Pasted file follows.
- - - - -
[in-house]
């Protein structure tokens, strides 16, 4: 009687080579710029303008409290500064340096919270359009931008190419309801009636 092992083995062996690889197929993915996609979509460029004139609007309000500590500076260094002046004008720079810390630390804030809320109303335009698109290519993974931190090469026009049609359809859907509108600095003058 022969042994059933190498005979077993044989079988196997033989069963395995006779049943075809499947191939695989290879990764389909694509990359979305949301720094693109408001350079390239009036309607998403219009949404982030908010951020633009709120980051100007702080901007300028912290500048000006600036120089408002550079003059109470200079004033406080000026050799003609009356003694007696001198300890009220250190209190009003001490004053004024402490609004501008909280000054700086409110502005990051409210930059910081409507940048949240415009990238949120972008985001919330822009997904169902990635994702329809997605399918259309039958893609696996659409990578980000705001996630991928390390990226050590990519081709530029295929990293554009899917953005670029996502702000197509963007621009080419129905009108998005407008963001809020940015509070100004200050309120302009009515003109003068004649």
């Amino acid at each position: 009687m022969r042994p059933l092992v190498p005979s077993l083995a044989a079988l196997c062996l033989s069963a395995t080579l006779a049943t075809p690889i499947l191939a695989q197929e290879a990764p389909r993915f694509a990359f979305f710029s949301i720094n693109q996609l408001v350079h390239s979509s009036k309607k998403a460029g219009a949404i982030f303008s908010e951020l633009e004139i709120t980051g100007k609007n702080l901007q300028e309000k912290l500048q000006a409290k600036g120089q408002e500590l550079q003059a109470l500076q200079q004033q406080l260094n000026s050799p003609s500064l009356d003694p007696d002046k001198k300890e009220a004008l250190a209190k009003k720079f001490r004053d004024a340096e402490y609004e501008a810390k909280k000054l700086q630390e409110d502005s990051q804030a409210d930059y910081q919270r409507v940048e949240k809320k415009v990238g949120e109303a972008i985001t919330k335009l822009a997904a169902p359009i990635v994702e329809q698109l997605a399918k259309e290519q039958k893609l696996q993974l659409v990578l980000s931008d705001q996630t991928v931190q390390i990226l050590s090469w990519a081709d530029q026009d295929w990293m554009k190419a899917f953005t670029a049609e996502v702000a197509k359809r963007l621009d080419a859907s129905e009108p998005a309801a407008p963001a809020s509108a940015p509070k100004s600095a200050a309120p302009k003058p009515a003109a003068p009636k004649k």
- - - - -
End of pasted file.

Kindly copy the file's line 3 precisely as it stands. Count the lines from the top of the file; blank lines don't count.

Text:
């Amino acid at each position: 009687m022969r042994p059933l092992v190498p005979s077993l083995a044989a079988l196997c062996l033989s069963a395995t080579l006779a049943t075809p690889i499947l191939a695989q197929e290879a990764p389909r993915f694509a990359f979305f710029s949301i720094n693109q996609l408001v350079h390239s979509s009036k309607k998403a460029g219009a949404i982030f303008s908010e951020l633009e004139i709120t980051g100007k609007n702080l901007q300028e309000k912290l500048q000006a409290k600036g120089q408002e500590l550079q003059a109470l500076q200079q004033q406080l260094n000026s050799p003609s500064l009356d003694p007696d002046k001198k300890e009220a004008l250190a209190k009003k720079f001490r004053d004024a340096e402490y609004e501008a810390k909280k000054l700086q630390e409110d502005s990051q804030a409210d930059y910081q919270r409507v940048e949240k809320k415009v990238g949120e109303a972008i985001t919330k335009l822009a997904a169902p359009i990635v994702e329809q698109l997605a399918k259309e290519q039958k893609l696996q993974l659409v990578l980000s931008d705001q996630t991928v931190q390390i990226l050590s090469w990519a081709d530029q026009d295929w990293m554009k190419a899917f953005t670029a049609e996502v702000a197509k359809r963007l621009d080419a859907s129905e009108p998005a309801a407008p963001a809020s509108a940015p509070k100004s600095a200050a309120p302009k003058p009515a003109a003068p009636k004649k």